Holo­grams tri­alled at air­port

The Min­istry for Pri­mary In­dus­tries (MPI) is tri­alling new holo­gram tech­nol­ogy to ed­u­cate in­ter­na­tional trav­ellers about the im­por­tance of biose­cu­rity at the border.

The Orchardist - - Biosecurity -

A pro­to­type holo­gram will now greet vis­i­tors to Auck­land In­ter­na­tional Air­port. The holo­gram will give a 3D dis­play of biose­cu­rity risk items and ex­plain why we don’t want them in New Zealand.

“This is an ex­per­i­ment to test if new tech­nol­ogy can be used as a com­mu­ni­ca­tions tool to reach the public more ef­fec­tively than our cur­rent static sig­nage at the air­port,” says Brett Hick­man, man­ager of de­tec­tion tech­nol­ogy for MPI.

The dis­play will show pro­hib­ited items, ini­tially fo­cussing on fruit car­ried in­side lug­gage. The dis­play then fol­lows a hitch­hik­ing fruit fly and the po­ten­tial dam­age that it could do to an or­chard and the fruit in­dus­try.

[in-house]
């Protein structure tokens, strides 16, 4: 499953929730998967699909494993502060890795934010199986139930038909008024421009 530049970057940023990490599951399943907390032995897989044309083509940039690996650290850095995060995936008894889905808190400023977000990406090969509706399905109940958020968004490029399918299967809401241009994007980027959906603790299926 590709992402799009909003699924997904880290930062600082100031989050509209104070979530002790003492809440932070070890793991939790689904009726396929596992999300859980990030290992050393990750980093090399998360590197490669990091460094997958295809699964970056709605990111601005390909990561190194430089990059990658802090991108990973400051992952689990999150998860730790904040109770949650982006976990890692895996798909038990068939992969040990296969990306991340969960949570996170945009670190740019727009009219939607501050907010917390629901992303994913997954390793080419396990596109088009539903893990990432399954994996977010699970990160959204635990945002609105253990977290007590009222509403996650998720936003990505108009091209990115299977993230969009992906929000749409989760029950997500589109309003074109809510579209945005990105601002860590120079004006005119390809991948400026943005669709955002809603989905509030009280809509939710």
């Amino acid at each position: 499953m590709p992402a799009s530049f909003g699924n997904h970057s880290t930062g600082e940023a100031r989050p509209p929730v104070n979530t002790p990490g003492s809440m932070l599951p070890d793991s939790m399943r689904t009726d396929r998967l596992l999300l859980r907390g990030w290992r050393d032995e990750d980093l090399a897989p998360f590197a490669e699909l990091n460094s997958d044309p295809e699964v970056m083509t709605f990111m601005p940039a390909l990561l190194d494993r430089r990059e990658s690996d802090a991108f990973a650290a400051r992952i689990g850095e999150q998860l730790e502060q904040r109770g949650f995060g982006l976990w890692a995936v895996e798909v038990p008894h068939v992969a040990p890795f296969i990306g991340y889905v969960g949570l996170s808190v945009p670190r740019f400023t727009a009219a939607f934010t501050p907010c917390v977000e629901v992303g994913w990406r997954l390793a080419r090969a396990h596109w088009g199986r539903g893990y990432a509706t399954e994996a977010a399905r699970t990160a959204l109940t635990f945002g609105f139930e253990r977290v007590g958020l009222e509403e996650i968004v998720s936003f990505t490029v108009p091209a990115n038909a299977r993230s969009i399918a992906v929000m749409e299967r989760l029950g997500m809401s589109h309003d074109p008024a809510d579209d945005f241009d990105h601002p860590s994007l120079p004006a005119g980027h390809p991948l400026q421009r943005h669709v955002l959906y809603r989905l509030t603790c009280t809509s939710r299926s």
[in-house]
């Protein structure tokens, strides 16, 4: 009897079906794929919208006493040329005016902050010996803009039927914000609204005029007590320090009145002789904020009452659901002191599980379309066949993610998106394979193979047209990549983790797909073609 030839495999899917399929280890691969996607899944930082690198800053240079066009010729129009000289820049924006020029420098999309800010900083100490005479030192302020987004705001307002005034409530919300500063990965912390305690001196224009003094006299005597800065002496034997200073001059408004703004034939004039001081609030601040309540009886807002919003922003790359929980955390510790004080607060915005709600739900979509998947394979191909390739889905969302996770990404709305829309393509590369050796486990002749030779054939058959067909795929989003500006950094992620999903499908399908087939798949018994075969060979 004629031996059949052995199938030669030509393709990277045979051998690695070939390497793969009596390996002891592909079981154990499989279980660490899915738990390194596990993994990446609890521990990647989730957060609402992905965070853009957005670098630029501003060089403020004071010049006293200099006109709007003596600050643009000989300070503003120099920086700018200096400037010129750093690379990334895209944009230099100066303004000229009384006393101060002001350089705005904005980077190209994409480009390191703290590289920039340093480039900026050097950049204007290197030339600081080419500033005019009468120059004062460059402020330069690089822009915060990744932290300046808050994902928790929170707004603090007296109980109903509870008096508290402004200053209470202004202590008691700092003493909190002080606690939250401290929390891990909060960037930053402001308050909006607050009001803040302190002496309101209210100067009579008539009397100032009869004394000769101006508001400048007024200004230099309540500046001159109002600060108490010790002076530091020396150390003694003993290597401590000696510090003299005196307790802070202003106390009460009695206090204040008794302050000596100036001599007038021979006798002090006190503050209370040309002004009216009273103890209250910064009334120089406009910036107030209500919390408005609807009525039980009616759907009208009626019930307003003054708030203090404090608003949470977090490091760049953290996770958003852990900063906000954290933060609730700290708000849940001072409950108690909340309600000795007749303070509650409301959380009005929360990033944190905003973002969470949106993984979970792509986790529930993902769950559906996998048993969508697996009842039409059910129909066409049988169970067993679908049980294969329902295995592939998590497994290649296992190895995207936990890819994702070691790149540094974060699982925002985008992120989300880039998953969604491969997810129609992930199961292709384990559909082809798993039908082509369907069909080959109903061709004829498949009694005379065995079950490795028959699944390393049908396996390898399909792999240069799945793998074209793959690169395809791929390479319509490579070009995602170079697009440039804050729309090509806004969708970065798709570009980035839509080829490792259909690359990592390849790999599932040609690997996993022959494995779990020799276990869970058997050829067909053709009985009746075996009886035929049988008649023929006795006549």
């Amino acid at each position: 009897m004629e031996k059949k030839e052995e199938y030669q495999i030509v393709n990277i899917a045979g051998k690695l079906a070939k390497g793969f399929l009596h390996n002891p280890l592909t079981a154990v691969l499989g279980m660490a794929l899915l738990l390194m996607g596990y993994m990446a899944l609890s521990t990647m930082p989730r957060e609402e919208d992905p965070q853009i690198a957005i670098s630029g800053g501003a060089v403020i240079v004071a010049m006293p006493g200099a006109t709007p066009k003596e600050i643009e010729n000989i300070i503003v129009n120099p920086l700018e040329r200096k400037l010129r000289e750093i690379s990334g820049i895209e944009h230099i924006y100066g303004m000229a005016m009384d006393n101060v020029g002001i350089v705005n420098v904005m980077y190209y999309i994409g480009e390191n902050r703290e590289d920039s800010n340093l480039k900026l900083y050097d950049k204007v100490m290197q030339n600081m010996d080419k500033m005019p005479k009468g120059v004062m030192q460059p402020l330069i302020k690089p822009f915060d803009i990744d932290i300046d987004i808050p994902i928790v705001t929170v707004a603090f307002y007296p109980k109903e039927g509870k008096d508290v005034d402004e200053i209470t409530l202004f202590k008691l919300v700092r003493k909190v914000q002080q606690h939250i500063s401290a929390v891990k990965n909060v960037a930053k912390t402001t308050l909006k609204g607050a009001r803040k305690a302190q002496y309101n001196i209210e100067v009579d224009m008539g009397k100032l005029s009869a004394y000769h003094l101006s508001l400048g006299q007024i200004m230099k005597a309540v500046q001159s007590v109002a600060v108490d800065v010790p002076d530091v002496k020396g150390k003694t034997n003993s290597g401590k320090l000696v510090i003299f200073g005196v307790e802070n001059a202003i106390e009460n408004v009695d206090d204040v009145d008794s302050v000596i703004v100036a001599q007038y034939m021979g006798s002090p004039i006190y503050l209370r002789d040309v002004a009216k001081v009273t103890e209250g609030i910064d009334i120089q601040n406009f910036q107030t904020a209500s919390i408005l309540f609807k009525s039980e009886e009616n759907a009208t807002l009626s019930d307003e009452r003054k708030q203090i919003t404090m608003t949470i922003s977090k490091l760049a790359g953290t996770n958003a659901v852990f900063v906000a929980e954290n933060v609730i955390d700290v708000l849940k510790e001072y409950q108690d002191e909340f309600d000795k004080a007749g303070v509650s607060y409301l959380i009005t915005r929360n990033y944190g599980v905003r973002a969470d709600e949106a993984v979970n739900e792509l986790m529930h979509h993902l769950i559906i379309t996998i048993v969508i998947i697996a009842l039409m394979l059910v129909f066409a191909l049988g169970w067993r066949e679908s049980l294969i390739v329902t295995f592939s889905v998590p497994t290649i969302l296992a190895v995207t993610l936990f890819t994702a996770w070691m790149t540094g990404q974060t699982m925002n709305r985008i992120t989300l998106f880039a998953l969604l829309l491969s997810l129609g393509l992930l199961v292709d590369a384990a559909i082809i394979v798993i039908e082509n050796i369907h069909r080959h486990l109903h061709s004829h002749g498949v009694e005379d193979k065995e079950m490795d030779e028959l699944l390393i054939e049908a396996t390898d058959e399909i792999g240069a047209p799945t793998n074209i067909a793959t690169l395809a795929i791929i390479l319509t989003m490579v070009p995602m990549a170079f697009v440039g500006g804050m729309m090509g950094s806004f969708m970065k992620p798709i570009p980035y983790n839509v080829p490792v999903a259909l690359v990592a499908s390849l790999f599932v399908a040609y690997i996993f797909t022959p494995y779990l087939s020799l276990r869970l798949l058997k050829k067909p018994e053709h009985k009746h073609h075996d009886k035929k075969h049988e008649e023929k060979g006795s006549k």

“The con­cept here is to cre­ate an eye-catch­ing dis­play that re­ally grabs the at­ten­tion of ar­riv­ing pas­sen­gers,” says Mr Hick­man.

Mr Hick­man says that the holo­gram dis­play will be housed on top of a pur­pose-built unit that dou­bles as an amnesty bin for vis­i­tors to dis­pose of any po­ten­tial biose­cu­rity risk goods they may still be car­ry­ing in hand lug­gage.

“So not only will it be com­mu­ni­ca­tions tool, it has a prac­ti­cal use for col­lect­ing last minute items that aren’t al­lowed into the coun­try.”

The holo­gram will un­dergo a six-month trial at the air­port in a range of lo­ca­tions within the ar­rivals area. MPI will mon­i­tor how many peo­ple stop to look at the dis­play, as well as how much biose­cu­rity ma­te­rial is placed into the unit’s amnesty bin to un­der­stand the vi­a­bil­ity of the trial. This is the first ini­tia­tive to be launched un­der MPI’s Re­search, Tech­nol­ogy and In­no­va­tion (RTI ) Prac­tice. The RTI Prac­tice has been es­tab­lished by MPI to test emerg­ing tech­nolo­gies. The holo­gram is the first of sev­eral con­cepts to be taken to pro­to­type stage for test­ing.

The holo­gram is de­vel­oped by Welling­ton company Point Zero who spe­cialise in holo­graphic dis­play tech­nol­ogy.

Above: Close up of the fruit fly holo­gram. Be­low: A fam­ily of vis­i­tors watches the fruit fly holo­gram at Auck­land air­port.

Newspapers in English

Newspapers from New Zealand

© PressReader. All rights reserved.